Presented by Beat
In 2019, the ride-hailing market was valued at 73.07 billion, and expected to reach $209.60 billion by 2025. Worldwide, Uber still dominates, but innovative startups are disrupting the industry, as they steadily chip into its market share. In America, ride-hailing companies Waze, Carma, and eRideShare are pushing their local advantage. In Europe, French BlaBlaCar has 40 million members worldwide. More than 500,000 in the U.K. have signed up for Liftshare.
And now Latin America is emerging as a major market, with tech-first ride-hailing companies like Beat taking advantage of a growing demand for affordable, flexible transportation.
The growing LatAm ride-hailing market
Latin America is the second-fastest growing mobile market in the world – 73% of the population has smartphones, and the number is growing rapidly. With expanded access to mobile internet, especially in burgeoning urban areas, the demand for ride-hailing apps is swelling. They’re especially attractive because companies offer safety and transparency with innovative real-time tracking, in-app navigation tools, and price monitoring.
Uber is competing with localized startups across Latin America. The technology and ride-hailing company Beat is growing in five markets across the region, beating out Uber in markets like Peru and Colombia to become the number one ride-hailing app, and has gained a foothold in Mexico.
Adapting to COVID-19
Unsurprisingly, the pandemic hit the ride-hailing market hard across the Latin American market. Rush hour has become a thing of the past, as more of the population shifts to working from home, and after-work ride-hailing has dropped precipitously with the decrease in public social gatherings.
“Every ride-hailing company was impacted similarly across the board,” says Sanja Ilic, COO at Beat. “There was a drop of 60 to 70% after the first wave of recovery.”
And along with the decline in demand has come a decline on the supply side, too. Fewer drivers are available now due to pandemic fears, despite the rigorous safety measures the company employs.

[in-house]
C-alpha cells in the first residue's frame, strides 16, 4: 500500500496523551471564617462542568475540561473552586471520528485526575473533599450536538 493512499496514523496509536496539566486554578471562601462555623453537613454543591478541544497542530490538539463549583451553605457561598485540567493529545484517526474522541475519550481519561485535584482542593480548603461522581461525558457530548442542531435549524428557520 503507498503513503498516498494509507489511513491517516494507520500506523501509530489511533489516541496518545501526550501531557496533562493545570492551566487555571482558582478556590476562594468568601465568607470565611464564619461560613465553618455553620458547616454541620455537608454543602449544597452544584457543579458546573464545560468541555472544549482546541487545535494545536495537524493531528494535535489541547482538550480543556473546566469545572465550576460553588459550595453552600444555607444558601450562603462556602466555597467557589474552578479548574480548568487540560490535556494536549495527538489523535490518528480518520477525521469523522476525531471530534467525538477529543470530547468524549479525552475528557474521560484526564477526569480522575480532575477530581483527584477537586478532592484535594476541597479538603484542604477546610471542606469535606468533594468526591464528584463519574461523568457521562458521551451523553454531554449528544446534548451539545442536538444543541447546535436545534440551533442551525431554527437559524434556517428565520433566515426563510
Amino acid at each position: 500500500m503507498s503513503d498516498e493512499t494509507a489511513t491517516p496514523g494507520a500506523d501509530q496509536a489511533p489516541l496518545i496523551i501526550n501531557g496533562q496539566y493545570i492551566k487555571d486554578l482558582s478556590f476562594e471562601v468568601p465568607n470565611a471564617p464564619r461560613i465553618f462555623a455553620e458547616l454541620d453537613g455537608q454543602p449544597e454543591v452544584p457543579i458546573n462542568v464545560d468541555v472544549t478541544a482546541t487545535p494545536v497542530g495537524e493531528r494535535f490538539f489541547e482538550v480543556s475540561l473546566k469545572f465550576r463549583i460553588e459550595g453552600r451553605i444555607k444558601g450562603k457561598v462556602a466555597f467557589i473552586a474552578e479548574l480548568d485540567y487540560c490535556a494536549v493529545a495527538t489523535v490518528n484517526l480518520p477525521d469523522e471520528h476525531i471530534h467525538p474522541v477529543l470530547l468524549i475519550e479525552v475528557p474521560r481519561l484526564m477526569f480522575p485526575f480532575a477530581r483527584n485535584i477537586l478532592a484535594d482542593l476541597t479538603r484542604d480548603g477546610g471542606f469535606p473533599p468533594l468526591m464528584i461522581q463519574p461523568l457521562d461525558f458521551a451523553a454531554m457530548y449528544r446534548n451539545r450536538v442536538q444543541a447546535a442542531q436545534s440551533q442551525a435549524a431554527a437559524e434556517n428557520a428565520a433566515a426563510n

But despite the loss of business across their regular avenues, Beat has been able to pivot in the communities they serve to offer essential services and communication.
“When there is a challenge, there’s always an opportunity,” Ilic says.
When Beat’s regular services had to be temporarily disabled following the State of Emergency, the company launched the reduced-fare Beat Mission service in Peru and Argentina to connect people with essential services and goods, such as pharmacies, hospitals, grocery stores, supermarkets, malls, and banks. They also immediately arranged transportation for essential workers like medical, bank, and supply chain personnel. Within the first 47 days of the emergency service’s operation, Beat offered rides to more than 18,000 people daily, and helped 26,000 drivers earn an income.
The Beat Bus initiative gave free bus service to more than 1,800 frontline medical workers during the lockdown, while the Beat Envío courier service in Peru, Chile, Colombia, Mexico, and Argentina transported goods and supplies such as groceries, medicine, prepared food, clothing, and documents.
Because their customer and driver communication network is extensive and well connected, the company was also critical in supporting cities in the effort to push out safety messages and improve overall awareness, she adds.